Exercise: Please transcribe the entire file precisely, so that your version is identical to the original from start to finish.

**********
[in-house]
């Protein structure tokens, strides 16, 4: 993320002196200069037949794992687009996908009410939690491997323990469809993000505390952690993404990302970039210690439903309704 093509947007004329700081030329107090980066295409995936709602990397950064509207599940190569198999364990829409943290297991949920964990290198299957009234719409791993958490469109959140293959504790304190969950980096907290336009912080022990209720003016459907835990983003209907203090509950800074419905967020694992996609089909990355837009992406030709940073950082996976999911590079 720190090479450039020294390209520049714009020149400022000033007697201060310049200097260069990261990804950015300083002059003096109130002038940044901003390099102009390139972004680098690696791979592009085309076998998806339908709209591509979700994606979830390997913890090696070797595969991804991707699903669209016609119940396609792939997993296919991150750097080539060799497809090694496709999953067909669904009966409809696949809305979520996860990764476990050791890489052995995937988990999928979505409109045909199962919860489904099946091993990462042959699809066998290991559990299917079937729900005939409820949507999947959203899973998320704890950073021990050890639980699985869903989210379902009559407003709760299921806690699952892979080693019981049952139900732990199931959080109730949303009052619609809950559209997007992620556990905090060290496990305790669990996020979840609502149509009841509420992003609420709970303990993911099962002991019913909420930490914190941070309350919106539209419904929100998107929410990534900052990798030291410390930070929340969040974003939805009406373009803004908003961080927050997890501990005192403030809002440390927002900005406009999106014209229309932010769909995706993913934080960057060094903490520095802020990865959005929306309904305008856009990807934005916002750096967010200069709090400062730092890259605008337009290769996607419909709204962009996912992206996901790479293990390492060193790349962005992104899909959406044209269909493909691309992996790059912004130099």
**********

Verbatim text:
[in-house]
């Protein structure tokens, strides 16, 4: 993320002196200069037949794992687009996908009410939690491997323990469809993000505390952690993404990302970039210690439903309704 093509947007004329700081030329107090980066295409995936709602990397950064509207599940190569198999364990829409943290297991949920964990290198299957009234719409791993958490469109959140293959504790304190969950980096907290336009912080022990209720003016459907835990983003209907203090509950800074419905967020694992996609089909990355837009992406030709940073950082996976999911590079 720190090479450039020294390209520049714009020149400022000033007697201060310049200097260069990261990804950015300083002059003096109130002038940044901003390099102009390139972004680098690696791979592009085309076998998806339908709209591509979700994606979830390997913890090696070797595969991804991707699903669209016609119940396609792939997993296919991150750097080539060799497809090694496709999953067909669904009966409809696949809305979520996860990764476990050791890489052995995937988990999928979505409109045909199962919860489904099946091993990462042959699809066998290991559990299917079937729900005939409820949507999947959203899973998320704890950073021990050890639980699985869903989210379902009559407003709760299921806690699952892979080693019981049952139900732990199931959080109730949303009052619609809950559209997007992620556990905090060290496990305790669990996020979840609502149509009841509420992003609420709970303990993911099962002991019913909420930490914190941070309350919106539209419904929100998107929410990534900052990798030291410390930070929340969040974003939805009406373009803004908003961080927050997890501990005192403030809002440390927002900005406009999106014209229309932010769909995706993913934080960057060094903490520095802020990865959005929306309904305008856009990807934005916002750096967010200069709090400062730092890259605008337009290769996607419909709204962009996912992206996901790479293990390492060193790349962005992104899909959406044209269909493909691309992996790059912004130099």